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Palms in Truth or Consequences, NM


pin38

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I stopped in Truth or Consequences, New Mexico at the end of last week and took a couple photos (and a few filifera seeds).  This town is in the high desert at about 4,200 feet elevation and is in the northern reaches of zone 8a in New Mexico.  Truth or Consequences is a good 80 miles north of Las Cruces.  The two large filiferas that have been there for decades appear to be doing well and are fruiting.  There are also many more washingtonias around the town and Elephant Butte than I thought there were.

TC_washy_front.jpg

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Mike in zone 6 Missouruh

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There were quite a few seedlings popping up around the parent trees, and I don't doubt that some of the young ones sprinkled around the hotel and spa property are offspring.

TC_washy_angle.jpg

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Mike in zone 6 Missouruh

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Next to those washies there is also a large cactus that looks like a saguaro with an arm.  I asked a woman at the front desk if it was, and she said a previous guest had claimed it was a related species.  It is right up against a large south-facing wall, and the building is on a gentle south-facing slope.

TC_cactus_hidden.jpg

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Mike in zone 6 Missouruh

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Nearby there is a small park where they have recently transplanted large Washies.  I thought it was an odd layout and plant choice, since there's not really anything else around them.  I don't know if these are considered bulletproof in this location or not, and they can't be cheap...

TC_park1.jpg

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Mike in zone 6 Missouruh

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16 hours ago, pin38 said:

Here is a closer shot with a better view of the arm.

TC_cactus_closer.jpg

Possibly Pachycereus pringlei, aka Mexican Cardon.  More likely however is Argentine Saguaro/Cardon Grande (Trichocereus terscheckii) These generally tolerate more cold than Pachycereus. Both eventually get huge.

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Washintonia Filifera will survive fine there without a doubt, but a very rare cold snap could really hurt any Washintonia Robusta.

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PalmTreeDude

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On September 12, 2016 at 3:49:06 PM, Silas_Sancona said:

Possibly Pachycereus pringlei, aka Mexican Cardon.  More likely however is Argentine Saguaro/Cardon Grande (Trichocereus terscheckii) These generally tolerate more cold than Pachycereus. Both eventually get huge.

I agree with Trichocereus, Mexican cardon has larger ribs, is more bluish, doesn't have the golden spines, and wouldn't take the cold there anyway. Trichocereus is a little more hardy than saguaro.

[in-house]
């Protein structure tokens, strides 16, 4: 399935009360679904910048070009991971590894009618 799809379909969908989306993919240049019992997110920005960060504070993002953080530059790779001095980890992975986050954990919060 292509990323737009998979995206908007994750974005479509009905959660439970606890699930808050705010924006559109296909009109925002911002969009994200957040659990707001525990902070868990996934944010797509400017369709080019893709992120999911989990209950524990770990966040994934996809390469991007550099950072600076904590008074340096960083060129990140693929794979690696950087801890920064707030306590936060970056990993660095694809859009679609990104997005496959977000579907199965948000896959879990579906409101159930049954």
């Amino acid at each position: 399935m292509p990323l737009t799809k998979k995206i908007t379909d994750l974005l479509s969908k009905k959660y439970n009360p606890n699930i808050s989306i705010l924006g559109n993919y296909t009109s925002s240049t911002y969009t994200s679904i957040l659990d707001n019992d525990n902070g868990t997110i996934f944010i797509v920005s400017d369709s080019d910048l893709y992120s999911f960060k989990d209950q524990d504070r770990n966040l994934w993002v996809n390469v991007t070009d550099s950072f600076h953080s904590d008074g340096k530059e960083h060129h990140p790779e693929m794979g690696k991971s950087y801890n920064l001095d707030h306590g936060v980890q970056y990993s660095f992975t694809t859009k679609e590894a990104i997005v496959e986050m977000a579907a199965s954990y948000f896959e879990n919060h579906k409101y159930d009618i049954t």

Corpus Christi, TX, near salt water, zone 9b/10a! Except when it isn't and everything gets nuked.

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12 hours ago, Xerarch said:

I agree with Trichocereus, Mexican cardon has larger ribs, is more bluish, doesn't have the golden spines, and wouldn't take the cold there anyway. Trichocereus is a little more hardy than saguaro. 

Thanks for the ID!

Edited by pin38
I want to quote a reply to my previous post.

Mike in zone 6 Missouruh

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16 hours ago, PalmTreeDude said:

Washintonia Filifera will survive fine there without a doubt, but a very rare cold snap could really hurt any Washintonia Robusta.

Yeah that's why I thought that park planting was odd for a municipal project.  They appear to have at least some Robusta in them, and they planted 14 mature specimens. It seems like an expensive risk to take, just my opinion.

Mike in zone 6 Missouruh

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8 hours ago, pin38 said:

Yeah that's why I thought that park planting was odd for a municipal project.  They appear to have at least some Robusta in them, and they planted 14 mature specimens. It seems like an expensive risk to take, just my opinion.

Yeah, if I were them I would simply plant Filifera.

PalmTreeDude

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  • 4 years later...

I stumbled across your post today when searching to ID the pretty acacia looking trees in front of TorC city hall . Happy to report the palms are in stellar condition in 2021 - full canopies, no signs of cold damage, even though an arctic blast came through in February and really hurt a lot of zone marginal plants in NM and TX. These all appear to be thriving and I make the trip down often enough to be sure none were replaced..

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8 hours ago, EBinABQ said:

I stumbled across your post today when searching to ID the pretty acacia looking trees in front of TorC city hall . Happy to report the palms are in stellar condition in 2021 - full canopies, no signs of cold damage, even though an arctic blast came through in February and really hurt a lot of zone marginal plants in NM and TX. These all appear to be thriving and I make the trip down often enough to be sure none were replaced..

Thank you for the report and welcome to PalmTalk!

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Lakeland, FL

USDA Zone 1990: 9a  2012: 9b  2023: 10a | Sunset Zone: 26 | Record Low: 20F/-6.67C (Jan. 1985, Dec.1962) | Record Low USDA Zone: 9a

30-Year Avg. Low: 30F | 30-year Min: 24F

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